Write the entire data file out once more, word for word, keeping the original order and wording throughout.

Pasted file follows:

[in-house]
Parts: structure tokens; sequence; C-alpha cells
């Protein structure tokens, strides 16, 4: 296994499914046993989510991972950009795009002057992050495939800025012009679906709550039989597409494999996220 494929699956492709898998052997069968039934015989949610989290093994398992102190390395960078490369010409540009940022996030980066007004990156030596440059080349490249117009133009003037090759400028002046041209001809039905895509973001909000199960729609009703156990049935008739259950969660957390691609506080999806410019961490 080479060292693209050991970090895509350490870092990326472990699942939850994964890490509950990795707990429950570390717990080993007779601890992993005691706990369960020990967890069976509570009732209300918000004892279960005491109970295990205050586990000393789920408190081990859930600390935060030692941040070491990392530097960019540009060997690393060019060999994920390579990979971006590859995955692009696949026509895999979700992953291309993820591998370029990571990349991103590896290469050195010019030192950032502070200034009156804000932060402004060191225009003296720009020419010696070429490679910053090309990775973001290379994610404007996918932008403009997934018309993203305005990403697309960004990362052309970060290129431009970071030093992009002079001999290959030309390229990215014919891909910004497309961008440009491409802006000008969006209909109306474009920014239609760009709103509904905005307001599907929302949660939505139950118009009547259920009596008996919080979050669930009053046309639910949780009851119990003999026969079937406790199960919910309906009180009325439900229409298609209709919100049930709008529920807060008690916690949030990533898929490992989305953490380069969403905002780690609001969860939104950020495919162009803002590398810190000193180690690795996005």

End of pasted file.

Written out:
[in-house]
Parts: structure tokens; sequence; C-alpha cells
């Protein structure tokens, strides 16, 4: 296994499914046993989510991972950009795009002057992050495939800025012009679906709550039989597409494999996220 494929699956492709898998052997069968039934015989949610989290093994398992102190390395960078490369010409540009940022996030980066007004990156030596440059080349490249117009133009003037090759400028002046041209001809039905895509973001909000199960729609009703156990049935008739259950969660957390691609506080999806410019961490 080479060292693209050991970090895509350490870092990326472990699942939850994964890490509950990795707990429950570390717990080993007779601890992993005691706990369960020990967890069976509570009732209300918000004892279960005491109970295990205050586990000393789920408190081990859930600390935060030692941040070491990392530097960019540009060997690393060019060999994920390579990979971006590859995955692009696949026509895999979700992953291309993820591998370029990571990349991103590896290469050195010019030192950032502070200034009156804000932060402004060191225009003296720009020419010696070429490679910053090309990775973001290379994610404007996918932008403009997934018309993203305005990403697309960004990362052309970060290129431009970071030093992009002079001999290959030309390229990215014919891909910004497309961008440009491409802006000008969006209909109306474009920014239609760009709103509904905005307001599907929302949660939505139950118009009547259920009596008996919080979050669930009053046309639910949780009851119990003999026969079937406790199960919910309906009180009325439900229409298609209709919100049930709008529920807060008690916690949030990533898929490992989305953490380069969403905002780690609001969860939104950020495919162009803002590398810190000193180690690795996005």